“Next to reasoning, the greatest handicap to the optimum development of Man lies in the fact that this planet is just barely habitable. Its minimum temperatures are too low, and its maximum temperatures too high. Its day is not long enough, and its night is too long… These factors encourage depression, fear, war, and lack of vitality. They describe a planet, which is by no means perfectly devised for the nurturing or for the perpetuation of a higher intelligence.” –James Thurber
It’s been just about three years, now, since the first announced discovery of a planet in another star system found within its parent star’s habitable zone.
That star happened to be Gliese 581, a red dwarf star — an M-class star — located about 20 light years away. There are a whole slew of relatively nearby stars named “Gliese” followed by a number; that’s because in the second half of the 20th Century, the German astronomer Wilhelm Gliese started doing a massive survey of stars located within 20 parsecs (or 65 light-years) of Earth. It’s been extended since then, and we now have a very extensive catalogue of thousands of stars located in our local neighborhood of 82 light-years or so: the Gliese Catalogue of Nearby Stars.
The vast majority of these stars are M-class stars, the lowest-mass, reddest, and longest-lived type. It turns out — as we’ve learned from this and other surveys — that these red dwarfs, the M-class stars, are by far the most common type of star in the Universe: some 3-out-of-every-4 stars are like them! The Sun, a G-class star, is a relative rarity, as it’s brighter and more massive than 95% of the other stars out there.
So it’s no surprise that the first star that they discovered a planet potentially capable of harboring life-as-we-know-it (i.e., a planet with Earth-like conditions) was around one of these nearby M-class stars. Initially found to have four planets labelled a-through-d, where “c” was just a little too hot and “d” a little too cold, subsequent data and analysis showed evidence for a planet in between those two: Gliese 581 g.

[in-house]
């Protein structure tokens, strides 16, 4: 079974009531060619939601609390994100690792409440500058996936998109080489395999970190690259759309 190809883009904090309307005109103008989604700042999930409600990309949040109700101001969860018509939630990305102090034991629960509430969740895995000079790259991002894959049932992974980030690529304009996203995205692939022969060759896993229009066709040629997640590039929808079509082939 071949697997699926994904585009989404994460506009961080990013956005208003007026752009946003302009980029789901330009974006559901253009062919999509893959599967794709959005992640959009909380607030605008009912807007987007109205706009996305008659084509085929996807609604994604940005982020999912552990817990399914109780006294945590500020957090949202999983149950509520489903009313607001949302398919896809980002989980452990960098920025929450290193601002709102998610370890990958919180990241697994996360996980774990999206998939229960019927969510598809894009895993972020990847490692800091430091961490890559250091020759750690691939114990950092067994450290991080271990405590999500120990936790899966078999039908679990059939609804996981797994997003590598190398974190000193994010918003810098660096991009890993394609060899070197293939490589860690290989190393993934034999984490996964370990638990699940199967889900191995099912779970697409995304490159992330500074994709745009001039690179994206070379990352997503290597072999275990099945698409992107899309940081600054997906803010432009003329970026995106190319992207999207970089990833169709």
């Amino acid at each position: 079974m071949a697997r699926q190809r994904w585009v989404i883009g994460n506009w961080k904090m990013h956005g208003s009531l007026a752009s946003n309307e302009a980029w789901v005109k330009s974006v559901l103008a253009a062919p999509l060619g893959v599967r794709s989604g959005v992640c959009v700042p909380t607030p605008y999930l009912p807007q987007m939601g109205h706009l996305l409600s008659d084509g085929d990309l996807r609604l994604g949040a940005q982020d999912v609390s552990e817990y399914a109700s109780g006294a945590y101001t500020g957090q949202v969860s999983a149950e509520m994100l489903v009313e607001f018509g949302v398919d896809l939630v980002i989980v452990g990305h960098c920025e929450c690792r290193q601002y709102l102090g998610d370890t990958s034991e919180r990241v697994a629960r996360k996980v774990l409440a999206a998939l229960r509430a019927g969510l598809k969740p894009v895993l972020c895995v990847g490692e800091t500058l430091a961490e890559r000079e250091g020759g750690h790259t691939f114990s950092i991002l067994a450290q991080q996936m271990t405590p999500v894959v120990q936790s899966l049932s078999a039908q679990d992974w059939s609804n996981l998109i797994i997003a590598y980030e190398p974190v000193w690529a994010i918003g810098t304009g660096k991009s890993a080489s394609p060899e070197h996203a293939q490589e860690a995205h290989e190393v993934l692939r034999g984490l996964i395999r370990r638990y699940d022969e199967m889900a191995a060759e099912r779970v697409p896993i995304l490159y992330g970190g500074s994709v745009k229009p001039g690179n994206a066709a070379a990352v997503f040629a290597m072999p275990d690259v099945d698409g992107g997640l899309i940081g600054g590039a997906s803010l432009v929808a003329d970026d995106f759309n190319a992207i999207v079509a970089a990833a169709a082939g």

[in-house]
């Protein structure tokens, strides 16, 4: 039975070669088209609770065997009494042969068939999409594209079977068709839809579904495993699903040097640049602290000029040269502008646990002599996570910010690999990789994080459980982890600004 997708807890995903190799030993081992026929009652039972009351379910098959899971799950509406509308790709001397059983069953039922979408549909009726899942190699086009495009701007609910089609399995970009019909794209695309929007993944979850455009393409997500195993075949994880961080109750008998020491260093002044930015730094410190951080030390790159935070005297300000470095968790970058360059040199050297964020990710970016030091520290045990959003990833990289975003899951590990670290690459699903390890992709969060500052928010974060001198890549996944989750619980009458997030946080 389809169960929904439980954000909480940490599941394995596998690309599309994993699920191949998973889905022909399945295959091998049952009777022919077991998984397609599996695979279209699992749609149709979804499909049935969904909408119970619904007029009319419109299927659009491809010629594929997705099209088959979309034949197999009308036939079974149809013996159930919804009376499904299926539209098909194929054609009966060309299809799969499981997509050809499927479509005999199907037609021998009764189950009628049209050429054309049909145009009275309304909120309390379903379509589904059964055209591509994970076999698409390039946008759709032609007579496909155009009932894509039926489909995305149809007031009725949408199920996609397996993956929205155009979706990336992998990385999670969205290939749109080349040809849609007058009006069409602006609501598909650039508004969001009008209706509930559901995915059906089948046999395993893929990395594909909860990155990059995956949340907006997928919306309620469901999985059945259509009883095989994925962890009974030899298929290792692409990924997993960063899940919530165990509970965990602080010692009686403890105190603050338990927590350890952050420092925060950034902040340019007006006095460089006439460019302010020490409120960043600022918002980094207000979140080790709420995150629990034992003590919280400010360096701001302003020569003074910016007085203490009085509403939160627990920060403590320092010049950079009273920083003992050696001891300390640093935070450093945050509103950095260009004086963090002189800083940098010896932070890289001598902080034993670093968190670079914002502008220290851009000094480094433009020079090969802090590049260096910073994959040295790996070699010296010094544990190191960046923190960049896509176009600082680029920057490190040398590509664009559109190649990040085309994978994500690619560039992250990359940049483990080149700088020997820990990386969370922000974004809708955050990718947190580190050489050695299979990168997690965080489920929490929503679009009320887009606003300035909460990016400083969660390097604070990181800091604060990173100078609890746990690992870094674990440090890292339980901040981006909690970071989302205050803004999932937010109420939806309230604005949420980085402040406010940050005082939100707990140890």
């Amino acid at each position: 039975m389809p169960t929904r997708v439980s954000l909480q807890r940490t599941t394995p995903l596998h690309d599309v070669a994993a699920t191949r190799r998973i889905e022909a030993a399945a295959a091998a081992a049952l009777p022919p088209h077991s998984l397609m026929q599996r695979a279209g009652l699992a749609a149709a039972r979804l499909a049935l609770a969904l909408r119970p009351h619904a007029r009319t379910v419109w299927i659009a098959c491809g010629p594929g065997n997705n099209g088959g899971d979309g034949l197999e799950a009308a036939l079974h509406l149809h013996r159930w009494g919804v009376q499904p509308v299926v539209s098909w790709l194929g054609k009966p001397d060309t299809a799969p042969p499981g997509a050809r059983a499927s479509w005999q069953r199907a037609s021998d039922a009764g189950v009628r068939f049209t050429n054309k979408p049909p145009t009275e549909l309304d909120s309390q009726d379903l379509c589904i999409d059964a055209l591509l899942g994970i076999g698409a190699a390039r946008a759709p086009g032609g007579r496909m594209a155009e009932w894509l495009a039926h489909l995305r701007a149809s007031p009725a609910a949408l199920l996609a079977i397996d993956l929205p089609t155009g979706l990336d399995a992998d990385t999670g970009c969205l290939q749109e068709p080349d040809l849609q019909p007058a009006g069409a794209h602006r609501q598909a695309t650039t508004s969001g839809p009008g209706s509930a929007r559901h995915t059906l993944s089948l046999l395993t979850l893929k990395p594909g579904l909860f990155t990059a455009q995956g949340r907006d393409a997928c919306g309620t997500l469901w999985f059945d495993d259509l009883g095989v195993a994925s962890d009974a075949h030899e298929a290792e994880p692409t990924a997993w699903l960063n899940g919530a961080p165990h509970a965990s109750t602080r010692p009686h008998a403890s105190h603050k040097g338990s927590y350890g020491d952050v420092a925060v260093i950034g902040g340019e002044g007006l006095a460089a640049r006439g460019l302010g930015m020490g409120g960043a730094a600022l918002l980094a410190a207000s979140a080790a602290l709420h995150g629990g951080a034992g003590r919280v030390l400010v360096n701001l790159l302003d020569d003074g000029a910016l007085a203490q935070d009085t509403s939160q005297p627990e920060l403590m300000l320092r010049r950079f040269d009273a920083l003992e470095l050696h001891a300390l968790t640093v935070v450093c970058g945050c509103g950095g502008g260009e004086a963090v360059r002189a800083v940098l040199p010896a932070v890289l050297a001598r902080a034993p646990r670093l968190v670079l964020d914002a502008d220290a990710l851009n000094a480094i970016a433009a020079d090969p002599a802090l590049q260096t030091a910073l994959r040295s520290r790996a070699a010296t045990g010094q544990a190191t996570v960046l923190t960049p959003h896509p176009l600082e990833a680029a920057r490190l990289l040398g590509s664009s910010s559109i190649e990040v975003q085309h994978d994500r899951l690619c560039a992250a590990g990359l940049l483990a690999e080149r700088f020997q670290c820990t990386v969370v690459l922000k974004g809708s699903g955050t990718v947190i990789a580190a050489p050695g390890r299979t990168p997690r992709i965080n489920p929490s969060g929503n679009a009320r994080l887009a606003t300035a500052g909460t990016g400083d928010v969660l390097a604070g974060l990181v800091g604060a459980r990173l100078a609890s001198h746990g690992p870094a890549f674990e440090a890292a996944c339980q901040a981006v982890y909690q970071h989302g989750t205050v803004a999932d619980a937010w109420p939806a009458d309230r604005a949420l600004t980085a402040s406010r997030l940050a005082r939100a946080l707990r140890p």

It was determined to fall dead-center in its star’s habitable zone, making it a prime candidate for life as we know it, and the first discovered planet outside of our Solar System that’s potentially habitable, as far as we understand it.
But just because something’s potentially habitable doesn’t mean it’s actually inhabited! Still, you’d never know it from the 2010 nterview with Steven Vogt, the lead author on the paper announcing its discovery:
I’m not a biologist, nor do I want to play one on TV. Personally, given the ubiquity and propensity of life to flourish wherever it can, I would say that… the chances of life on this planet are 100%. I have almost no doubt about it.
There are some things that are really worth thinking hard about before we make the leap from habitable to inhabited. Here are some of them.
Here in our Solar System, Earth is the largest of all the rocky bodies present. The next largest body, after Earth, is Uranus, which outweighs us by a factor of around 15, and is a little more than double our planet’s diameter.